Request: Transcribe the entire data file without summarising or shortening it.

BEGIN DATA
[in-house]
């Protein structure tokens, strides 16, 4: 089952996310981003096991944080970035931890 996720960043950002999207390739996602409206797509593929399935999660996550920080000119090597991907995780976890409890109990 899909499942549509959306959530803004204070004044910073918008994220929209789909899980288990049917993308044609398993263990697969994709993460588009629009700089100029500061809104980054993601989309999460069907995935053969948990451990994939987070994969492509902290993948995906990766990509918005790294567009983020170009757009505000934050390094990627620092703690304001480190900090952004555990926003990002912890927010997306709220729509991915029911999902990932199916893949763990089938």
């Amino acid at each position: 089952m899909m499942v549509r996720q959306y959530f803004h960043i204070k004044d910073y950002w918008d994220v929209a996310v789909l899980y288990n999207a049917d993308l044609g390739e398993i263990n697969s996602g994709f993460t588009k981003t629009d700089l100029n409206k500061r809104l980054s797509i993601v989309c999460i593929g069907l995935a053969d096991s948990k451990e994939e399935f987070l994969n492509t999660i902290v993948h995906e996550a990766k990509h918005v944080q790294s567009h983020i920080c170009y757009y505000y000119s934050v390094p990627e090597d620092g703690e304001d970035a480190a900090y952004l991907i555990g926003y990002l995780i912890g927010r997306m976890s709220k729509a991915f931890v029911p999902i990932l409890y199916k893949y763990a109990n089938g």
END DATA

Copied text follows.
[in-house]
């Protein structure tokens, strides 16, 4: 089952996310981003096991944080970035931890 996720960043950002999207390739996602409206797509593929399935999660996550920080000119090597991907995780976890409890109990 899909499942549509959306959530803004204070004044910073918008994220929209789909899980288990049917993308044609398993263990697969994709993460588009629009700089100029500061809104980054993601989309999460069907995935053969948990451990994939987070994969492509902290993948995906990766990509918005790294567009983020170009757009505000934050390094990627620092703690304001480190900090952004555990926003990002912890927010997306709220729509991915029911999902990932199916893949763990089938």
């Amino acid at each position: 089952m899909m499942v549509r996720q959306y959530f803004h960043i204070k004044d910073y950002w918008d994220v929209a996310v789909l899980y288990n999207a049917d993308l044609g390739e398993i263990n697969s996602g994709f993460t588009k981003t629009d700089l100029n409206k500061r809104l980054s797509i993601v989309c999460i593929g069907l995935a053969d096991s948990k451990e994939e399935f987070l994969n492509t999660i902290v993948h995906e996550a990766k990509h918005v944080q790294s567009h983020i920080c170009y757009y505000y000119s934050v390094p990627e090597d620092g703690e304001d970035a480190a900090y952004l991907i555990g926003y990002l995780i912890g927010r997306m976890s709220k729509a991915f931890v029911p999902i990932l409890y199916k893949y763990a109990n089938g």